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NRA Lawsuit Alleging ‘Failed Coup’ and ‘Conspiracy’ Implicates One of Its ‘Most Visible Faces’


INDIANAPOLIS, INDIANA – APRIL 27: Guest walk under a poster featuring Wayne LaPierre (L), NRA vice president and CEO, Chris Cox (C), executive director of the NRA-ILA, and NRA president Oliver North outside a conference room where the NRA annual meeting of members was being held at the 148th NRA Annual Meetings & Exhibits on April 27, 2019 in Indianapolis, Indiana. 

The National Rifle Association (NRA) already let its ex-president, Oliver North, know on Wednesday that he is not “entitled” to “indemnification and advancement from the NRA for legal fees and expenses incurred.” Why? “[B]y reason of his misconduct.” What is this alleged misconduct? A “failed coup attempt.” On Thursday, the gun rights group suspended “one of its most visible faces,” Chris Cox, the executive director of the group’s lobbying arm, NRA-ILA.

Cox told the New York Times that the allegation that he was in on a “coup” to oust NRA CEO Wayne LaPierre was  “offensive and patently false.”

“For over 24 years I have been a loyal and effective leader in this organization,” Cox said in a statement. “My efforts have always been focused on serving the members of the National Rifle Association, and I will continue to focus all of my energy on carrying out our core mission of defending the Second Amendment.”

Here was the relevant paragraph from the lawsuit, accusing Cox of being involved:

North and his co-conspirators orchestrated these threats through, among other things, a string of text messages that are filed herewith. The text messages were produced in the Virginia Litigation by Dan Boren, an NRA board member employed by one of Ackerman’s other major clients, the Chickasaw Nation. Boren relayed the contents of Ackerman’s threatened letter to North and helped to choreograph the ultimatum they presented to Mr. LaPierre. Moreover, in email correspondence transmitted over non-NRA servers, Boren admitted his knowledge that Ackerman may have been invoicing the NRA for full salaries of employees who were actually working on the Chickasaw Nation account. The same text messages and email messages demonstrate that another errant NRA fiduciary, Chris Cox—once thought by some to be a likely successor for Mr. LaPierre—participated in the Ackerman/North/Boren conspiracy.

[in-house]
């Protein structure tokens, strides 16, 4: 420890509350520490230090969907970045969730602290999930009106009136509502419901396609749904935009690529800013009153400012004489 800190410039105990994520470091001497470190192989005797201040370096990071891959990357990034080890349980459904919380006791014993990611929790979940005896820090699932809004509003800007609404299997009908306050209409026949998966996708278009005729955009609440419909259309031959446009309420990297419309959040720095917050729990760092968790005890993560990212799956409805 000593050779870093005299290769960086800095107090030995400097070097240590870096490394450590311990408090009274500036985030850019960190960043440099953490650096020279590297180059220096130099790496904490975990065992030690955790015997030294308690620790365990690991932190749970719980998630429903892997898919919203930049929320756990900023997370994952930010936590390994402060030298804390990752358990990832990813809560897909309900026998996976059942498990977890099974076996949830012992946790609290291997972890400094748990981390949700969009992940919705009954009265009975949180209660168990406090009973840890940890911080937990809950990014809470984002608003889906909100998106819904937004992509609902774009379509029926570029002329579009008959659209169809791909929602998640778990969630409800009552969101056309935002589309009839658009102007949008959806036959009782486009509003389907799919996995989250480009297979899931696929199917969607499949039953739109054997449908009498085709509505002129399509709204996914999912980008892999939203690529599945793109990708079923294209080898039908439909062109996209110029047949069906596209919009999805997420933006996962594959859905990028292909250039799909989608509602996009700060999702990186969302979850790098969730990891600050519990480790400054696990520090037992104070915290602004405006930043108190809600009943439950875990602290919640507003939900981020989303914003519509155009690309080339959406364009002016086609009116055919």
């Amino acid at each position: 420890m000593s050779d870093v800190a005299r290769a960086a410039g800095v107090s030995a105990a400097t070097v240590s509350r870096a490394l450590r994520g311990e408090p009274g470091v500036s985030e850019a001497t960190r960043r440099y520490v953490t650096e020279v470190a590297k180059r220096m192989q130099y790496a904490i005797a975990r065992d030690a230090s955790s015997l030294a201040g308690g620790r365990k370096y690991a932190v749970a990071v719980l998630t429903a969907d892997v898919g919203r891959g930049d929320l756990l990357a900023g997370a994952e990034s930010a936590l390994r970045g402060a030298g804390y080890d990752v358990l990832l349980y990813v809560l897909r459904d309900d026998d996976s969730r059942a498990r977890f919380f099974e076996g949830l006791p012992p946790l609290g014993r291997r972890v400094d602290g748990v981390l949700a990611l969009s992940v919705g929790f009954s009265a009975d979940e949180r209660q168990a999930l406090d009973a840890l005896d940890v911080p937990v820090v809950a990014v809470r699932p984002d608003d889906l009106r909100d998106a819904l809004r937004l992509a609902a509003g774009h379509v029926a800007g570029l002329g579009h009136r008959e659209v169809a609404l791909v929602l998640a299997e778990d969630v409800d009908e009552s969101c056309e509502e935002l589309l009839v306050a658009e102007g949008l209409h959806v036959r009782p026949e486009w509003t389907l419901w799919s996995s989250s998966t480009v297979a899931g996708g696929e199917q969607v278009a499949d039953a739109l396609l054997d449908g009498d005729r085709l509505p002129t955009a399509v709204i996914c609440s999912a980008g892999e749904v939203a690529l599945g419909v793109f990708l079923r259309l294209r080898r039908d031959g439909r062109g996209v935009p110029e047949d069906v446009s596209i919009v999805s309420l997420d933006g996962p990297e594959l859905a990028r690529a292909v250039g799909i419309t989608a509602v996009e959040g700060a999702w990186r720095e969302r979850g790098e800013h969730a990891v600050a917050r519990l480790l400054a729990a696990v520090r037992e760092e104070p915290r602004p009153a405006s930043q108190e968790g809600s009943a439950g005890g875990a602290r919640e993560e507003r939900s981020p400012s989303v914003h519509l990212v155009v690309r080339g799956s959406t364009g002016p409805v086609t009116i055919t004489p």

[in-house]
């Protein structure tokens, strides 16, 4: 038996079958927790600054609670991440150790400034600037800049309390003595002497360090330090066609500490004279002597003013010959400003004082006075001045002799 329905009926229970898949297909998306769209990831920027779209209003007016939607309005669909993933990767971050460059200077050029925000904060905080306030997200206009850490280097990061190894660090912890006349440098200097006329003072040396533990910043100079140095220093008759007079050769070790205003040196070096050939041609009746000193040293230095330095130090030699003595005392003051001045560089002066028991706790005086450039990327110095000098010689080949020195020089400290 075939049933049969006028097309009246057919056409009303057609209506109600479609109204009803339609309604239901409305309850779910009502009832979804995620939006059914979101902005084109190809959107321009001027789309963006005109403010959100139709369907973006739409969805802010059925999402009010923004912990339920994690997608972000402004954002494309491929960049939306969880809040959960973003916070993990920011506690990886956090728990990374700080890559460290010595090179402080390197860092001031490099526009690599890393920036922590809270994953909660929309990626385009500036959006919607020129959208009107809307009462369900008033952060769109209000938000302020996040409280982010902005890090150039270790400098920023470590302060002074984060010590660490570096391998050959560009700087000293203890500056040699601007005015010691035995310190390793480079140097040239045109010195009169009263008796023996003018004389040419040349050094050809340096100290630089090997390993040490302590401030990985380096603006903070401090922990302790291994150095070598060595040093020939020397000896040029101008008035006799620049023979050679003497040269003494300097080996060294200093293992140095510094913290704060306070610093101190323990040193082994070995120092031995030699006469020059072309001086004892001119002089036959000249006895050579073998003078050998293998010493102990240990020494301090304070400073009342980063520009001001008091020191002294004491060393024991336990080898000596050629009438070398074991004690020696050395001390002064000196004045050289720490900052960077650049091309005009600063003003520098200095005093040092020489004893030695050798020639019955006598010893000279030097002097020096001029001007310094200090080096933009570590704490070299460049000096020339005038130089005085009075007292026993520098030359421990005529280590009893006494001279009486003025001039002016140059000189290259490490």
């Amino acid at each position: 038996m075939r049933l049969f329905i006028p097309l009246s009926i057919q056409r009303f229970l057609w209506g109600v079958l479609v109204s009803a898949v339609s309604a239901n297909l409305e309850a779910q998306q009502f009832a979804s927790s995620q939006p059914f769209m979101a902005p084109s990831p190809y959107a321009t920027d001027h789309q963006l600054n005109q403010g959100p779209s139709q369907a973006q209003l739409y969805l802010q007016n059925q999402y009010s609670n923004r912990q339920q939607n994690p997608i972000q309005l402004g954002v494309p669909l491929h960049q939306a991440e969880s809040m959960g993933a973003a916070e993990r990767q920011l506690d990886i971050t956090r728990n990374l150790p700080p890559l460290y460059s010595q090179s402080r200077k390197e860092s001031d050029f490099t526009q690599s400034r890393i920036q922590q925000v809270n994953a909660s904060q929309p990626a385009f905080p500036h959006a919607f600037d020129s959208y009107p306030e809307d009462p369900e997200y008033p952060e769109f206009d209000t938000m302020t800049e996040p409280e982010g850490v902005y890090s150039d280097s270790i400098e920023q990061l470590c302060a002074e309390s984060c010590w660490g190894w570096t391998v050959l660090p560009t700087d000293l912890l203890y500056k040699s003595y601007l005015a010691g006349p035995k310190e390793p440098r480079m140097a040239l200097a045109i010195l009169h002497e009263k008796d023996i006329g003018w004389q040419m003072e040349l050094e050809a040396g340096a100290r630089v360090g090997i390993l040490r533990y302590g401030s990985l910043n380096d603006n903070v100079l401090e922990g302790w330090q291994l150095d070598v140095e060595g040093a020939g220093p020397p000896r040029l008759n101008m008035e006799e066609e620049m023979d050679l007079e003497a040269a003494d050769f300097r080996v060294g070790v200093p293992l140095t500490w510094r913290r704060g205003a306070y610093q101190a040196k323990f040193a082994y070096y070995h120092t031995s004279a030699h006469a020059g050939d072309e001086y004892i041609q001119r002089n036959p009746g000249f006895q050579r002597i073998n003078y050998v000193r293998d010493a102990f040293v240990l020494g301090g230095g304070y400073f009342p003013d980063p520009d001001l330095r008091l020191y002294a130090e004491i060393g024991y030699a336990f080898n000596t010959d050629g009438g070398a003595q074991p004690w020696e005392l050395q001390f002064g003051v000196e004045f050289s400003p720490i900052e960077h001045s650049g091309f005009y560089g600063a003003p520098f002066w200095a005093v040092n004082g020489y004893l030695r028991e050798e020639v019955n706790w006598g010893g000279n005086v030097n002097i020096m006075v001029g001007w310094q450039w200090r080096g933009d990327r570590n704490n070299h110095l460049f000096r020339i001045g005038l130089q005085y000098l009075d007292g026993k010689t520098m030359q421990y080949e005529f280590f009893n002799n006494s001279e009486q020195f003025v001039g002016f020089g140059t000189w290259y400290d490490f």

An internal investigation has been opened.

In recent months, much internal turmoil at the NRA has spilled out into public eye.

North–who won’t serve a second term as NRA president but remains an NRA board member–and so-called insurgents within the organization “sought to oust LaPierre, the group’s longtime chief executive,” The New York Times previously reported. North reportedly asked LaPierre to resign. The next day, LaPierre wrote a letter to the NRA’s board and accused North of “threatening to leak damaging information about him and other N.R.A. executives unless he stepped down.”

North had expressed concerns that the NRA might lose its nonprofit status due to alleged mismanagement of funds. The NRA said this was part of an extortion plot.

The lawsuit claimed that North conspired with the NRA’s former advertising agency, Ackerman McQueen, for “more than six months” to “withhold material facts and documents from the NRA.” North was described, as well, as an Ackerman employee.

NRA lawyers vouched for the accuracy of New York Times‘s prior reporting, claiming that North and Ackerman “took extreme measures to deter the NRA’s demands for transparency”:

When the NRA sued Ackerman for specific performance of a contractual obligation to furnish those documents, North and his employer took extreme measures to deter the NRA’s demands for transparency. As the New York Times reported—and secret text messages obtained by the NRA now show—North conspired with Ackerman, and another errant NRA Board member, to unseat the NRA’s executive leadership and give Ackerman lucrative, de facto control over its largest client. That scheme failed. Unsurprisingly, it is now the subject of litigation discovery. On May 3, 2019, the United States Senate Committee on Finance also sought information from North about the same events. North has incurred legal expenses responding to these requests, but the NRA has no obligation or inclination to pay them.

The NRA said North was in no way entitled to compensation for fees related to the lawsuit at hand.

“Simply put, the NRA exists to fight for the Second Amendment—not pay other people’s bills. Accordingly, the NRA seeks a declaration that North’s demands for indemnification and advancement fail,” the lawsuit said. “Despite his fiduciary duties to the NRA, North has acted in the best interests of himself and Ackerman and at the expense of the interests of the NRA, engaged in conduct harmful to the NRA, and persistently failed to provide to the NRA important details related to his lucrative contract with Ackerman.”

The NRA further accused North of making “false allegations” and engaging in “conduct harmful to the NRA.”

NRA-Oliver North Dispute by Law&Crime on Scribd

[Image via Scott Olson/Getty Images]

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Matt Naham is the Senior A.M. Editor of Law&Crime.